*This site works best with Google Chrome. For Internet Explorer, please use the Primary Menu button on the top menu, or scroll to the bottom for the Shaw Menu.*
Welcome to African Canadian Literature curriculum for schools. This curriculum includes a selection of TEXTS, SUPPORTING MATERIALS, and ideas for LESSONS and ACTIVITIES. All are welcome; however, some of the materials presented are COPYRIGHT RESTRICTED, and so are available only to SCHOOL BOARDS THAT SUBSCRIBE to the ORION Network. Non subscribers will not be able to view materials in the library.
***PLEASE NAVIGATE THE SHAW SITE USING THE LEFT MENU***
All materials are open access, except some copyright restricted materials which can be accessed here. These copyright restricted materials are available only to school boards that subscribe to the ORION Network in Canada.
* Weintraub, Stanley. Bernard Shaw: A Guide to Research University Park, Pa. : Pennsylvania State University Press, 1992. We would like to thank Professor Stanley Weintraub for allowing SAGITTARIUS to include this work.
*Feature Article: “Who is Bernard Shaw?” by Stanley Weintraub and Rodelle Weintraub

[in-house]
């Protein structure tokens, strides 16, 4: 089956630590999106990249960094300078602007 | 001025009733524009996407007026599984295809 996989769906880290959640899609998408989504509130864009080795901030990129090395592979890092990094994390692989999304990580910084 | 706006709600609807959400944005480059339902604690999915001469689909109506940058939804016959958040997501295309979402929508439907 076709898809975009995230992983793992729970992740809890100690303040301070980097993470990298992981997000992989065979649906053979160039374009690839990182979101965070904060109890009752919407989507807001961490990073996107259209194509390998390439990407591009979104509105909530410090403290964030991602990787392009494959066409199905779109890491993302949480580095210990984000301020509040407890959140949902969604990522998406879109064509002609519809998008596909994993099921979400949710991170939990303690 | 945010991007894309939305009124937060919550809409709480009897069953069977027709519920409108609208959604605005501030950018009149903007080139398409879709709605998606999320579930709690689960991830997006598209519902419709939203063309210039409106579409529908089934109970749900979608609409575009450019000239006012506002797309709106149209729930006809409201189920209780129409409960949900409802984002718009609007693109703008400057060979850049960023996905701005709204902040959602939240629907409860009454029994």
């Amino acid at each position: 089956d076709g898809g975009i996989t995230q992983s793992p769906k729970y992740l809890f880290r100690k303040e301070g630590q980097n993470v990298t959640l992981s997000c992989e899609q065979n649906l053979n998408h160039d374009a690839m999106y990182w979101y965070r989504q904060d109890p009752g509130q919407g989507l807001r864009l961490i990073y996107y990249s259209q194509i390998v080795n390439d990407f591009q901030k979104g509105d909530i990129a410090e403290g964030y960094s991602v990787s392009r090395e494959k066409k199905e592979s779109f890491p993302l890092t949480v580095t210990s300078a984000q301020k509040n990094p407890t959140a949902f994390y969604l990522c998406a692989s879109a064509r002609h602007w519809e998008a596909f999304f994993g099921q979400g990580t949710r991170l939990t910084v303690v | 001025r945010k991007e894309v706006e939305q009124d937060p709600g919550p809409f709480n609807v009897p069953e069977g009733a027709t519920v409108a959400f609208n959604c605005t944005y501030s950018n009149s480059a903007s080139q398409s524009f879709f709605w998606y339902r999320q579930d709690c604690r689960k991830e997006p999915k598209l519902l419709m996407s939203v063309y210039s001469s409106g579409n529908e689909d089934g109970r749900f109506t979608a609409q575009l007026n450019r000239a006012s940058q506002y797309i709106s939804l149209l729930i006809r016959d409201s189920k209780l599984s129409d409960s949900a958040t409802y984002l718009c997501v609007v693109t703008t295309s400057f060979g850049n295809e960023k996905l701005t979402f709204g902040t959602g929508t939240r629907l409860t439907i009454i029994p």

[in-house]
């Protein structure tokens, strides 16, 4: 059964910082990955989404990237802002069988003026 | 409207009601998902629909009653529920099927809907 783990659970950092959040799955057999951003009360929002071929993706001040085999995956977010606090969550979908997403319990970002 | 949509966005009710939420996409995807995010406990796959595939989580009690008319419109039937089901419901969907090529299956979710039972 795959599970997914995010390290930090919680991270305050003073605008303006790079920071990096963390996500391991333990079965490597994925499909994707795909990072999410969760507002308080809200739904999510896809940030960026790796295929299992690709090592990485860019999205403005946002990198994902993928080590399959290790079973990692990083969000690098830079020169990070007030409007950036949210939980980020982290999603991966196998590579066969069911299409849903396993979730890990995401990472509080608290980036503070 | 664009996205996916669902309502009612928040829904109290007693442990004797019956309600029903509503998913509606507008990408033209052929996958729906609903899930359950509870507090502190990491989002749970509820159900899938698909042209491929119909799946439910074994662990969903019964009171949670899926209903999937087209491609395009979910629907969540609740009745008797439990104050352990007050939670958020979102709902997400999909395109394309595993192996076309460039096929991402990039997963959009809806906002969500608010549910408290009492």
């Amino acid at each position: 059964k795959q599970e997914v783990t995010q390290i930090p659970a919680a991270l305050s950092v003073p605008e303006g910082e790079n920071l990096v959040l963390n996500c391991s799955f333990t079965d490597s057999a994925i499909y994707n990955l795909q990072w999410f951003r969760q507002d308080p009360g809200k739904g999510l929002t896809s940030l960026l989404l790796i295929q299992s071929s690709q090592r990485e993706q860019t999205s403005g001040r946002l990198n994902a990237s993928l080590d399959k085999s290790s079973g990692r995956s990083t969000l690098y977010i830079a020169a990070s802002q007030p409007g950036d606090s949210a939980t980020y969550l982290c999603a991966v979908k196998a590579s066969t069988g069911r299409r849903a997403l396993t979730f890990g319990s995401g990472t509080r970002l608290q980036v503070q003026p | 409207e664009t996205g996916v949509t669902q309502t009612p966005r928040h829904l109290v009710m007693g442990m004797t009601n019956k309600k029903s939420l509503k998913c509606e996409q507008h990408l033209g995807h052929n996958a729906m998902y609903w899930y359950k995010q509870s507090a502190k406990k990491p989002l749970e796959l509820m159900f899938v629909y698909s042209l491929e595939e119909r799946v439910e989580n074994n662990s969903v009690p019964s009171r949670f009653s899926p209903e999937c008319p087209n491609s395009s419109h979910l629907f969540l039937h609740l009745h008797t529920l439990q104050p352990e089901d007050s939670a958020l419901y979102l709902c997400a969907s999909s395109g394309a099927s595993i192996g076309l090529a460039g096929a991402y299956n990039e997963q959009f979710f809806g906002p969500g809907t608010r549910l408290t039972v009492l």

George Bernard Shaw (he never used George as an adult) was born in Dublin on July 26, 1856. His formal schooling ended at fourteen, when he became a clerk and bookkeeper at an estate agency. He abhorred the stultifying work, and when his mother and father separated in 1876, and “Bessie” Shaw emigrated to London, young Shaw followed. Unable at first to find employment, he went to work for the Bell Telephone Company of London, explaining frankly that it was a temporary resort, as he wanted to make his living at literature. He left after six months, having begun a novel, Immaturity, in his informal university, the domed Reading Room of the British Museum. He had begun spending hours at a desk there while living frugally off his mother’s earnings as a music teacher. (Chronically impecunious, he became a vegetarian, only in part because of ethical sensitivities.) A few pounds writing, and ghost-writing, music, book and drama criticism kept his writing ambitions alive while he completed four additional novels rejected in turn by trade publishers as too unconventional for Victorian audiences.